Since 2007, escalating food prices have created budget turmoil, trade imbalances and inflation and provoked panic and social unrest in some countries. Despite bumper harvests of rice and wheat in 2008 that may have alleviated some of the concern, economies are now grappling with a worsening global economic crisis. Is the evolution of lower prices for grains cause for hope, or will the economic crisis provide cause for fear? The food price situation was discussed in Geneva at an ILO meeting last month. ILO Online asked Dr. Riswanul Islam, Special Advisor on Growth, Employment and Poverty Reduction, to take stock of the impact of the global food crisis on decent work and poverty.
Why did food prices rise so much in the first place?
Riswanul Islam: There were a number of factors. Reduced poverty ironically stoked a price increase by increasing demand for food grains, especially in the emerging economies. Increasing prices of fertilizers, water, diesel (due to high oil prices) and electricity also played a major role. At the same time, some countries started producing more biofuels, increasing demand for raw materials such as wheat, soy, maize and palm oil. A decline over the past two decades in both public and private investment in agriculture and rural areas, together with historically low stocks of grains, was another important factor, as was increasing water scarcity, limited land availability and climate change. Finally, we shouldn’t forget that agricultural trade practices and investor behaviour also influence food prices, although opinion is divided over how significant a factor the latter is.
What impact has the food crisis had on the poor?
Riswanul Islam: Everyone has to eat, but the poor pay the most when food prices rise. Their incomes are low and they typically spend a large portion of their income on food—more so than more well-off people. Different groups of poor people will experience the impact of rising food prices differently. The urban poor are invariably net consumers of food staples and therefore particularly vulnerable to rising food prices. In rural areas, a large number of small and marginal farmers typically live below the poverty line and engage in survival-oriented income-generation activities both on and off farm. Of particular concern are landless poor people in rural areas. For many countries, especially where progress in reducing poverty has been slow, the rising food prices have undermined or reversed the poverty reduction gains of recent years.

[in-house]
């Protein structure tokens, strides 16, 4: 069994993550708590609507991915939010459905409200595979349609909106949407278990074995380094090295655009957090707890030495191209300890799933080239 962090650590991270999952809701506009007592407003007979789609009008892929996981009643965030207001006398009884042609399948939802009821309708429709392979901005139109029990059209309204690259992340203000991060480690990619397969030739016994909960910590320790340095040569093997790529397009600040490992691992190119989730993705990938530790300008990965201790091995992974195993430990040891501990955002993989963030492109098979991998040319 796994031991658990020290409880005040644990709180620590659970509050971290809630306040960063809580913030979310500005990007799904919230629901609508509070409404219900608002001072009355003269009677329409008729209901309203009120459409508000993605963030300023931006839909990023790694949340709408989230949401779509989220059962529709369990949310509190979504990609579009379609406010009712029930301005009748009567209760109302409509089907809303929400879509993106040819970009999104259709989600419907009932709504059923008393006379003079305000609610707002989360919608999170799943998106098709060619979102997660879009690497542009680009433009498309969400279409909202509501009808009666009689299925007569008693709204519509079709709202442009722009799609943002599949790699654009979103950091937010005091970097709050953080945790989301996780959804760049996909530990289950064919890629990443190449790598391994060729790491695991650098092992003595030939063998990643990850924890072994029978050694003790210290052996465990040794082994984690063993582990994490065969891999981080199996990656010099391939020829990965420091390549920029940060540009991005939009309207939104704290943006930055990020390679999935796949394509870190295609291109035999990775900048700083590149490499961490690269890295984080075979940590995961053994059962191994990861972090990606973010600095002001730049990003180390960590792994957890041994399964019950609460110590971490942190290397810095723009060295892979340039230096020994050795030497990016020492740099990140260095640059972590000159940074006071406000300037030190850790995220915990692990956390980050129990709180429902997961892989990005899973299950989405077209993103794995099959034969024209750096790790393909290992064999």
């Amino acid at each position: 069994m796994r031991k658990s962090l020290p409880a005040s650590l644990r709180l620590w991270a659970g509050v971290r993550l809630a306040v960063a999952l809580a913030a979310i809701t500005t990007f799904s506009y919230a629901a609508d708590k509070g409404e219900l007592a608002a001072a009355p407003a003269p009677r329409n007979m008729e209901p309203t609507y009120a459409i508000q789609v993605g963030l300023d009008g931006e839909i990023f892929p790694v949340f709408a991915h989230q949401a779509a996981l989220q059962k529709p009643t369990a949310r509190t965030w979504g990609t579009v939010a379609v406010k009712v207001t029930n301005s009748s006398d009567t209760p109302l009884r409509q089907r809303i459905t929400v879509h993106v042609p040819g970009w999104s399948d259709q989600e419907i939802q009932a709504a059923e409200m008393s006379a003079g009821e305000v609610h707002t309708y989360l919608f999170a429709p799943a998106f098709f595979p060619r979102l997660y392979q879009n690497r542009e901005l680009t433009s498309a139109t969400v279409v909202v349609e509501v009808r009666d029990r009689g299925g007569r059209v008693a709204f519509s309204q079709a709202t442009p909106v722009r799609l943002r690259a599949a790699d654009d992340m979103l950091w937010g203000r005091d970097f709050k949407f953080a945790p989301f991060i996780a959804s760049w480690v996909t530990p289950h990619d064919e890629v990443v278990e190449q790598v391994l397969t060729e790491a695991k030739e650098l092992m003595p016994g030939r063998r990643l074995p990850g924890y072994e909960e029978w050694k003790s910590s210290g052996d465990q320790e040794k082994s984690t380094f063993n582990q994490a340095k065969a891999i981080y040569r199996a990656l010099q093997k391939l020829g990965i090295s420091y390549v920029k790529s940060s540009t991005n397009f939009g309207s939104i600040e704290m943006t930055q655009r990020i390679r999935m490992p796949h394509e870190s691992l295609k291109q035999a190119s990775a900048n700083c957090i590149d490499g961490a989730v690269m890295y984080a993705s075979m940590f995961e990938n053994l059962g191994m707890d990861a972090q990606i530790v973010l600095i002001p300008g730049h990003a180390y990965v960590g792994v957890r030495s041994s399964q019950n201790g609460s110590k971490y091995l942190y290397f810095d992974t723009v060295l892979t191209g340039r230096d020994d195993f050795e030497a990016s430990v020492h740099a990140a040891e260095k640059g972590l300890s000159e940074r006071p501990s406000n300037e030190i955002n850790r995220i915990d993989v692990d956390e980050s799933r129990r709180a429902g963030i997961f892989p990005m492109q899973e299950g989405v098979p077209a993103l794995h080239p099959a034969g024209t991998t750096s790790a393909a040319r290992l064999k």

Food grain prices are still high, but they are declining. Is this the beginning of the end of the food crisis?
Riswanul Islam: Good wheat and rice harvests in 2008 have raised hopes that the food price crisis may wane. However, it is too early to declare the food crisis over. Though prices of food grains in the international market declined substantially in the last quarter of 2008, they remain well above the pre-crisis (i.e., mid-2007) levels. Meanwhile, the pace of adjustment in many domestic markets, particularly in developing countries, has been much slower. We also need more time for appropriate supply responses to materialise and to address the structural causes of the food price increases mentioned before. And although the prices of oil and fertilizers have come down sharply in recent months, international markets remain highly volatile and any rise in input prices would have a direct impact on production costs. Also, in the final analysis, the issue is not just one of prices but also of access to food. Even if prices come down and remain low, the issue of the poor’s access to food would remain to be addressed.